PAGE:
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HomeNewsLocal newsFahie Wants Informant’s Identity, Trial Pushed Back

Fahie Wants Informant’s Identity, Trial Pushed Back

The BVI passport former Premier Andres Fahie surrendered upon his release from detention. (Photo: court filing)

Andrew Fahie wants to know the identity of the confidential informant who gathered more than 8,000 minutes of audio recordings of the former British Virgin Islands premier allegedly plotting drug smuggling and other crimes.

Fahie’s attorney filed a motion with the U.S. District Court in Miami on Monday asking the smuggling and money laundering trial be pushed back from January to at least mid-May because prosecutors were still transcribing the recordings.

The attorney had initially sought the identity of the informant in August but withdrew the request only to ask again in October. In the Monday court filing, Fahie’s lawyer promised not to make the identity public.

“The government responded to the undersigned’s request on October 26, 2022, and declined to provide the undersigned with the identity of the confidential informant, nor other related information sought in the request,” the lawyer wrote. “Owing to the government’s refusal to confirm, or refute, the identity of the confidential source, the undersigned is required to submit the matter to the court and anticipates doing so immediately after the Thanksgiving holiday.”

U.S. prosecutors have charged Fahie and two co-defendants, former BVI ports managing director Oleanvine Pickering Maynard and her son Kadeem Maynard, with an array of drug smuggling and money laundering charges. They have pleaded not guilty.

Fahie has been free on $100 million bail since June, ordered to wear an electronic monitoring device and not leave his daughter’s Florida apartment. Maynard and Pickering Maynard remain in Florida jail cells.

A superseding indictment filed in November charged Fahie and Maynard with conspiracy to import a controlled substance. The new charges are in addition to existing charges prosecutors leveled after their April arrests.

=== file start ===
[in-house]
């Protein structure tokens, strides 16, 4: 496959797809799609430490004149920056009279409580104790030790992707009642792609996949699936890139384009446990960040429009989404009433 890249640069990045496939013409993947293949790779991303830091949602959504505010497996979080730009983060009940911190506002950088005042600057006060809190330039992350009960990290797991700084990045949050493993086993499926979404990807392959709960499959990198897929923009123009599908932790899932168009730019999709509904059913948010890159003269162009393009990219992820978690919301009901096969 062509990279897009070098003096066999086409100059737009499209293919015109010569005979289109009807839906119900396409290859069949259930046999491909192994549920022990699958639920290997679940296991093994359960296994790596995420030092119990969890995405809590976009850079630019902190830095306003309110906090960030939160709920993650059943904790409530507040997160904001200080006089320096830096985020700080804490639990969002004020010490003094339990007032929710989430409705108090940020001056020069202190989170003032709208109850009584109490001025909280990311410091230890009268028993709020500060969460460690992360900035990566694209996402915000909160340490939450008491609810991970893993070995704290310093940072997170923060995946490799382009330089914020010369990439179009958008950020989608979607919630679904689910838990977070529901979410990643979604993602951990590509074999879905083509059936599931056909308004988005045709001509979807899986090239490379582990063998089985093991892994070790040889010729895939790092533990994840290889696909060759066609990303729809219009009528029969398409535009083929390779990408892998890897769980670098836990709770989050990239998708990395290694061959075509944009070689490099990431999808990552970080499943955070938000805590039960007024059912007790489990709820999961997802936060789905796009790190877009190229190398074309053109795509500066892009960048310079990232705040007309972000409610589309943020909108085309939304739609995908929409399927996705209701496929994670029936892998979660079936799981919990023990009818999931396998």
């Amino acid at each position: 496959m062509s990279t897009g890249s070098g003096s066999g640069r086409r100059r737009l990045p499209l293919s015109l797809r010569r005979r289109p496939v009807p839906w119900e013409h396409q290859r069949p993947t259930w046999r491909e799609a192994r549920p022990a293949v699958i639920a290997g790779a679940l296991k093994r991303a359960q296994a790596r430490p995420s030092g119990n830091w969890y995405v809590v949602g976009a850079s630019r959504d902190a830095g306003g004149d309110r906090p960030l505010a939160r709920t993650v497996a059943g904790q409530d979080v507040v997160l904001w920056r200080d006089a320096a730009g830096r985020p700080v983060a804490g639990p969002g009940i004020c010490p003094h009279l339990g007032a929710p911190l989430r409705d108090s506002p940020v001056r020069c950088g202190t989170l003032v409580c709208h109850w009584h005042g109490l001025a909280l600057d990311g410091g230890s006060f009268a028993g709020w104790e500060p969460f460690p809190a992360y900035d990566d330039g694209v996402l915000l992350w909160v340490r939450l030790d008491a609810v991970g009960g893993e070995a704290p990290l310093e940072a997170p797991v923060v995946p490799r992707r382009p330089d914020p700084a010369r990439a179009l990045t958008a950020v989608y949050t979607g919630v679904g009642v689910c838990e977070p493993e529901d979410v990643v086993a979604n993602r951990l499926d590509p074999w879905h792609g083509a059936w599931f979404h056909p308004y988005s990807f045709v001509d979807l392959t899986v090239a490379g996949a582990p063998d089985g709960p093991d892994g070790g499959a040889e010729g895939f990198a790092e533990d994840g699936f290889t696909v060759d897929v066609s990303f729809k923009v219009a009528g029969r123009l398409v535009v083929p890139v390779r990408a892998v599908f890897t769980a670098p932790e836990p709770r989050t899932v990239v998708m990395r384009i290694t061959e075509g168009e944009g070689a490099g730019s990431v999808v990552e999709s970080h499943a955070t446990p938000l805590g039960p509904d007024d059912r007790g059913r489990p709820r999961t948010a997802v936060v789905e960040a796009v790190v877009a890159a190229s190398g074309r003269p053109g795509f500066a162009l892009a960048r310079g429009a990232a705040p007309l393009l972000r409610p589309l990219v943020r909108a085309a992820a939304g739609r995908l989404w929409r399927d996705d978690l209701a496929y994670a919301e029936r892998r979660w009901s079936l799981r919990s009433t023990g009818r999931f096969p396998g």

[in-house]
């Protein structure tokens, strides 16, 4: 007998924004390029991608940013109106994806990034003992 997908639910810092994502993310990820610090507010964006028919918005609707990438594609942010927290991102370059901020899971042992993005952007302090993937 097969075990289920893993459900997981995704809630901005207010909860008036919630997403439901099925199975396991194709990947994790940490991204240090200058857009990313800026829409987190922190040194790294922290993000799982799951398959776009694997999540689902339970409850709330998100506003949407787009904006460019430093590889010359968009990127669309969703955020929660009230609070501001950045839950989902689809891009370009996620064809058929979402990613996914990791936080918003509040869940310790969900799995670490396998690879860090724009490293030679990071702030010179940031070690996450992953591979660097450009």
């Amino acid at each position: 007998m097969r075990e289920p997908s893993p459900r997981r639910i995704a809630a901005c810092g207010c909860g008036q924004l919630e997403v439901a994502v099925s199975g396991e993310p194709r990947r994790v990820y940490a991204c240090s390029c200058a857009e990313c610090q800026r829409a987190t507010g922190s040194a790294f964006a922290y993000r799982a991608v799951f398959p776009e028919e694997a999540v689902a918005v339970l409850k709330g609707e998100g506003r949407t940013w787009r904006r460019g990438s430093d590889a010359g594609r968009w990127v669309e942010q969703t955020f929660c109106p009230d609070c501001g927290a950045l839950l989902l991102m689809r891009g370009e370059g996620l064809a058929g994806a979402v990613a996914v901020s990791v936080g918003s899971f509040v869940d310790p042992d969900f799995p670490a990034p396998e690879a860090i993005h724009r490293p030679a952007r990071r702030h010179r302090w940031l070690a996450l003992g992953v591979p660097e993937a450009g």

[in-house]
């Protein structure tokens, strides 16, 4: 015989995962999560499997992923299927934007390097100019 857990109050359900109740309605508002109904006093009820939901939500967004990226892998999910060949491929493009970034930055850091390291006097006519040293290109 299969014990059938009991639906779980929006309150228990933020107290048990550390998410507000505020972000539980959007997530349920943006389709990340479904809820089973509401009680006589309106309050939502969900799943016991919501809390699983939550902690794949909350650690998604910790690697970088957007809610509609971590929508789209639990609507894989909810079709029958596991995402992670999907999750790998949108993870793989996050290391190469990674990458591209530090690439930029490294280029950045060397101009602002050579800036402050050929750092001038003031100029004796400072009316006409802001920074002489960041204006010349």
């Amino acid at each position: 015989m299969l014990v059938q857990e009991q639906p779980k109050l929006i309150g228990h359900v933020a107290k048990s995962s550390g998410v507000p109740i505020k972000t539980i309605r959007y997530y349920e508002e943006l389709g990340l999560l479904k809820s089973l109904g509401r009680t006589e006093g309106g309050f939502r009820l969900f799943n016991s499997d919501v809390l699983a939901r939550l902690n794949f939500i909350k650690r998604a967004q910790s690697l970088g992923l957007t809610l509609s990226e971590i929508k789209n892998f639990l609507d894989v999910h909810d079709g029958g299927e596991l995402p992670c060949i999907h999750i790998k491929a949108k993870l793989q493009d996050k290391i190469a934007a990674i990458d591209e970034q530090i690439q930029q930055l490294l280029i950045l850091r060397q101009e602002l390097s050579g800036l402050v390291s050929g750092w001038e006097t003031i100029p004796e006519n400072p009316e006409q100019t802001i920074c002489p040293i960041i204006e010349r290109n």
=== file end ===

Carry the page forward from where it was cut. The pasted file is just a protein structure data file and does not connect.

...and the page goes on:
Fahie, 51, and Pickering Maynard, 60, are charged with conspiracy to import a controlled substance (cocaine), conspiracy to engage in money laundering, attempted money laundering, and foreign travel in aid of racketeering.

Maynard, 31, has been charged with conspiracy to import a controlled substance (cocaine), conspiracy to engage in money laundering, and attempted money laundering.

They face the possibility of life in prison and $10 million in fines if convicted on all counts.

Fahie had sought to invoke immunity from prosecution as the BVI’s head of state. In October, BVI police arrested Najan Christopher, the British overseas territory’s assistant secretary of external affairs, for allegedly creating and mailing an unauthorized letter demanding Fahie’s release to the Florida court — which rejected the idea.

The trio was arrested on April 28 following a months-long sting operation by the Drug Enforcement Administration, which alleged in a criminal complaint that they agreed to arrange safe passage of cocaine through the British Virgin Islands in return for payments of millions of dollars in cash.

Fahie and Pickering Maynard were arrested at the Miami-Opa Locka Executive Airport where, according to court filings, they thought they were meeting members of the Mexican Sinaloa drug cartel to get $700,000 in cash. Maynard was arrested the same day on St. Thomas on a trip to arrange his first shipment of cocaine, as well as pick up a satellite phone and $30,000 in bribe money, prosecutors have alleged.

Prosecutors allege the group’s illegal activity started about Oct. 16, 2021. Last week, prosecutors shared tape recording evidence from November of 2021 with defense attorneys, as well as two discs of video clips from the day of the accused’s arrests.

According to the superseding indictment, Fahie, Maynard and Pickering Maynard face 10 years to life in prison on the drug charges, and 20 years on the money laundering charges if convicted. The racketeering charge carries a maximum penalty of five years.

They could also face fines of up to $500,000 on the money laundering charges and $250,000 up to $10 million on the drug charges, as well as forfeiting any property that was derived from illegal dealings, according to the superseding indictment. The racketeering charge carries a maximum fine of $250,000, it said.

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